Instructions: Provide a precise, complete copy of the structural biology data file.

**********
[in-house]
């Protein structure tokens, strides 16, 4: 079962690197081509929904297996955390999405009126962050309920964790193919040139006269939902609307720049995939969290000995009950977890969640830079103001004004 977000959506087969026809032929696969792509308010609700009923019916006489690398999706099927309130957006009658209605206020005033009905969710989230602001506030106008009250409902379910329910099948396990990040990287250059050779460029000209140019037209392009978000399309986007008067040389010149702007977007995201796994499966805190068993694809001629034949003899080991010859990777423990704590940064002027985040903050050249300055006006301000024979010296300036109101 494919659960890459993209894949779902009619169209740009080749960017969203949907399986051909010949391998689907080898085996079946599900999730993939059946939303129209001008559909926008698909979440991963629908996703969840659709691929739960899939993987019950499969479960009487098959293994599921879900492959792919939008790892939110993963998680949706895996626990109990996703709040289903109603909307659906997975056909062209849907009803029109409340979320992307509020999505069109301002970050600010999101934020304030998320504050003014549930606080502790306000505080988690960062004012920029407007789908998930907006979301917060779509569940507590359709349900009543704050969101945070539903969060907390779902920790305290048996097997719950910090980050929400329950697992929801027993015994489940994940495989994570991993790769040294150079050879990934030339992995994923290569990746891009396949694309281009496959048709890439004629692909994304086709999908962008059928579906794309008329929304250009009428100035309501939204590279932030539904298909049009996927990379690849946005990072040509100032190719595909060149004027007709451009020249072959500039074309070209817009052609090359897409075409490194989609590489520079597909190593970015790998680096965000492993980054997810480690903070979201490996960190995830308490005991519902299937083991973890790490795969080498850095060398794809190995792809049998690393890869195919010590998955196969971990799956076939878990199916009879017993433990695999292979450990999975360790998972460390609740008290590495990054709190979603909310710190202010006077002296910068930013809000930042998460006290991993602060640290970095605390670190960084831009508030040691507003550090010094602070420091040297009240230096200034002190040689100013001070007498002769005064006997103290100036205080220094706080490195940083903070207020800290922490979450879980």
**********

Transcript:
[in-house]
């Protein structure tokens, strides 16, 4: 079962690197081509929904297996955390999405009126962050309920964790193919040139006269939902609307720049995939969290000995009950977890969640830079103001004004 977000959506087969026809032929696969792509308010609700009923019916006489690398999706099927309130957006009658209605206020005033009905969710989230602001506030106008009250409902379910329910099948396990990040990287250059050779460029000209140019037209392009978000399309986007008067040389010149702007977007995201796994499966805190068993694809001629034949003899080991010859990777423990704590940064002027985040903050050249300055006006301000024979010296300036109101 494919659960890459993209894949779902009619169209740009080749960017969203949907399986051909010949391998689907080898085996079946599900999730993939059946939303129209001008559909926008698909979440991963629908996703969840659709691929739960899939993987019950499969479960009487098959293994599921879900492959792919939008790892939110993963998680949706895996626990109990996703709040289903109603909307659906997975056909062209849907009803029109409340979320992307509020999505069109301002970050600010999101934020304030998320504050003014549930606080502790306000505080988690960062004012920029407007789908998930907006979301917060779509569940507590359709349900009543704050969101945070539903969060907390779902920790305290048996097997719950910090980050929400329950697992929801027993015994489940994940495989994570991993790769040294150079050879990934030339992995994923290569990746891009396949694309281009496959048709890439004629692909994304086709999908962008059928579906794309008329929304250009009428100035309501939204590279932030539904298909049009996927990379690849946005990072040509100032190719595909060149004027007709451009020249072959500039074309070209817009052609090359897409075409490194989609590489520079597909190593970015790998680096965000492993980054997810480690903070979201490996960190995830308490005991519902299937083991973890790490795969080498850095060398794809190995792809049998690393890869195919010590998955196969971990799956076939878990199916009879017993433990695999292979450990999975360790998972460390609740008290590495990054709190979603909310710190202010006077002296910068930013809000930042998460006290991993602060640290970095605390670190960084831009508030040691507003550090010094602070420091040297009240230096200034002190040689100013001070007498002769005064006997103290100036205080220094706080490195940083903070207020800290922490979450879980």